There is a backlash coming, however. The ornery Amanda Chapel of Strumpette owns the franchise of pointing out the latest tirades against PR; such as this one from a New Zealand editorialist attacking that nation’s public broadcasting organization for doubling its public relations budget.
Here is how Frank Haden of Fairfax Media in NZ describes PR:
(Journalists) should not go sneaking off along the corridor to a specialist in the art of making sure the public never gets to hear the full story.
Because that’s what most public relations people do. It’s what they’ve always done, ever since the days when they were called hucksters, spielers and smokescreen merchants, names that kept them firmly in their place on the outskirts of polite society.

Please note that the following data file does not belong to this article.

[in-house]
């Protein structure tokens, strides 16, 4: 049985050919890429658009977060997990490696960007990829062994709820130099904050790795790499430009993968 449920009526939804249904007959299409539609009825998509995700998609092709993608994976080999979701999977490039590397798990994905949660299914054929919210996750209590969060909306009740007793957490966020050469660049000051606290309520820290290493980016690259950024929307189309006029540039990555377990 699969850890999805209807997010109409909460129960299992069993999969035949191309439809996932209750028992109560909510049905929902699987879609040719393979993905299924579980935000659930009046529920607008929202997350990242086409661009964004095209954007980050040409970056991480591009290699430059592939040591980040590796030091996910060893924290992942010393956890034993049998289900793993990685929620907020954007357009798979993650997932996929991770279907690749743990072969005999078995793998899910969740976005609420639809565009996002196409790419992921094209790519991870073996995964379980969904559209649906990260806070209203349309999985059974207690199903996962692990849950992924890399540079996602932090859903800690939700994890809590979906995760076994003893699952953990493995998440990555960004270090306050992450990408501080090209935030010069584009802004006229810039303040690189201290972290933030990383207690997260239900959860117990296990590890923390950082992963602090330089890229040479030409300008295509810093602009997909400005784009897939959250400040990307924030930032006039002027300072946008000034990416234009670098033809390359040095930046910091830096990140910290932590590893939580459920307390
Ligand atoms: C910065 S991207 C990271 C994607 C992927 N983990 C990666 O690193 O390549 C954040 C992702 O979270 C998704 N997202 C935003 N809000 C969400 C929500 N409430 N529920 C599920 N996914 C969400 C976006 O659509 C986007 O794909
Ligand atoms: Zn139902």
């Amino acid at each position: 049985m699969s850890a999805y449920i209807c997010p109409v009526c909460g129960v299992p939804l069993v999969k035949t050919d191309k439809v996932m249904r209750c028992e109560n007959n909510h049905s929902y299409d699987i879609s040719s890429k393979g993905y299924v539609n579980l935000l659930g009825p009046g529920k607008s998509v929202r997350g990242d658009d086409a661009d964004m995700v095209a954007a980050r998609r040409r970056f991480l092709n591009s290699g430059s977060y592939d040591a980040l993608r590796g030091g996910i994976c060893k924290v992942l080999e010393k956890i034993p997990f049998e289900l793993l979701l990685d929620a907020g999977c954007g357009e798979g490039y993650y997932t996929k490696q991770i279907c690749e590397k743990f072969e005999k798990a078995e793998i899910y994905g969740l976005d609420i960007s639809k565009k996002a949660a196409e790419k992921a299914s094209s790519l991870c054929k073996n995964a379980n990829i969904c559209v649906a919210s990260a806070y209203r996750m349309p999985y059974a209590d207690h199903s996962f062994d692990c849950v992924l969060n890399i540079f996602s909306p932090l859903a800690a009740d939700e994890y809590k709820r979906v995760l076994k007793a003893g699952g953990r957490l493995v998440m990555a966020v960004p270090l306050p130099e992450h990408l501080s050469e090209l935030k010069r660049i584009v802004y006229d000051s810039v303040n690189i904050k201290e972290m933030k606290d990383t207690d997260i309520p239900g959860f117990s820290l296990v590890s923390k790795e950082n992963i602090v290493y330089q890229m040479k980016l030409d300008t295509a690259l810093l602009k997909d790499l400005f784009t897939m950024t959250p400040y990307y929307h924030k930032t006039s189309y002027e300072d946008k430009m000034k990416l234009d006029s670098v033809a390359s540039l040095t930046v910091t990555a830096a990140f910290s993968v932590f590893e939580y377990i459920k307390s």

Now they have proliferated like rabbits, rebranding themselves as a growth industry with a variety of high-sounding titles such as media relations consultants, but their focus is essentially unchanged.
With some exceptions, their job is to give the inquiring public as few facts as they can get away with, artfully arranging them to make a favourable impression without actually telling any lies that can catch them out.
From this and other examples that frequently pop up on her website, Chapel concludes:
Note: public relations is not just characterized as an indulgence… it’s now become a “disgrace.”